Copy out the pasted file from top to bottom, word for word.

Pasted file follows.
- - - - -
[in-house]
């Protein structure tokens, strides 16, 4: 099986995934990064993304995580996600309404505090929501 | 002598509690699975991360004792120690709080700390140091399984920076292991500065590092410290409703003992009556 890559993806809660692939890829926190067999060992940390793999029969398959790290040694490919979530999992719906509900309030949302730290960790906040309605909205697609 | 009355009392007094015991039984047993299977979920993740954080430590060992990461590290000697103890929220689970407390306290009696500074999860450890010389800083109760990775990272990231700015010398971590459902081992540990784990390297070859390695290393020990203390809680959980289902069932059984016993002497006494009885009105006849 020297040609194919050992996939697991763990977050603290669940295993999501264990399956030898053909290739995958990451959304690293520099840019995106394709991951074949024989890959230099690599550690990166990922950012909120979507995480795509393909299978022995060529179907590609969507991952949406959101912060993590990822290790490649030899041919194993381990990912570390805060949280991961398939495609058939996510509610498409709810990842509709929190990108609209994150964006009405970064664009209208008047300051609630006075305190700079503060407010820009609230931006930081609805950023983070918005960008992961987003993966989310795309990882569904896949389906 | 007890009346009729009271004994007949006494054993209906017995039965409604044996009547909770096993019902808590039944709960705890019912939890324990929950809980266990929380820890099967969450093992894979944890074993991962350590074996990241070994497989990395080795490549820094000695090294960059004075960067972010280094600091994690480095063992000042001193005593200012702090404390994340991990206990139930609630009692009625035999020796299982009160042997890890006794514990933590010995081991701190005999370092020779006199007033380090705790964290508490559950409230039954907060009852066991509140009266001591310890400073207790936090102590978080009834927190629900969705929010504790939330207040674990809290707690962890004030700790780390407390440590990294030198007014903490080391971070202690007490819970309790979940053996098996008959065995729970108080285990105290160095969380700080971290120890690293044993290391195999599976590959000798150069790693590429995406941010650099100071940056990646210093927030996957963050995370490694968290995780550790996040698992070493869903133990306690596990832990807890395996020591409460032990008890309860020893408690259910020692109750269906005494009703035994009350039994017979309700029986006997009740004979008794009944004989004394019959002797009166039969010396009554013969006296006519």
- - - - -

[in-house]
């Protein structure tokens, strides 16, 4: 099986995934990064993304995580996600309404505090929501 | 002598509690699975991360004792120690709080700390140091399984920076292991500065590092410290409703003992009556 890559993806809660692939890829926190067999060992940390793999029969398959790290040694490919979530999992719906509900309030949302730290960790906040309605909205697609 | 009355009392007094015991039984047993299977979920993740954080430590060992990461590290000697103890929220689970407390306290009696500074999860450890010389800083109760990775990272990231700015010398971590459902081992540990784990390297070859390695290393020990203390809680959980289902069932059984016993002497006494009885009105006849 020297040609194919050992996939697991763990977050603290669940295993999501264990399956030898053909290739995958990451959304690293520099840019995106394709991951074949024989890959230099690599550690990166990922950012909120979507995480795509393909299978022995060529179907590609969507991952949406959101912060993590990822290790490649030899041919194993381990990912570390805060949280991961398939495609058939996510509610498409709810990842509709929190990108609209994150964006009405970064664009209208008047300051609630006075305190700079503060407010820009609230931006930081609805950023983070918005960008992961987003993966989310795309990882569904896949389906 | 007890009346009729009271004994007949006494054993209906017995039965409604044996009547909770096993019902808590039944709960705890019912939890324990929950809980266990929380820890099967969450093992894979944890074993991962350590074996990241070994497989990395080795490549820094000695090294960059004075960067972010280094600091994690480095063992000042001193005593200012702090404390994340991990206990139930609630009692009625035999020796299982009160042997890890006794514990933590010995081991701190005999370092020779006199007033380090705790964290508490559950409230039954907060009852066991509140009266001591310890400073207790936090102590978080009834927190629900969705929010504790939330207040674990809290707690962890004030700790780390407390440590990294030198007014903490080391971070202690007490819970309790979940053996098996008959065995729970108080285990105290160095969380700080971290120890690293044993290391195999599976590959000798150069790693590429995406941010650099100071940056990646210093927030996957963050995370490694968290995780550790996040698992070493869903133990306690596990832990807890395996020591409460032990008890309860020893408690259910020692109750269906005494009703035994009350039994017979309700029986006997009740004979008794009944004989004394019959002797009166039969010396009554013969006296006519």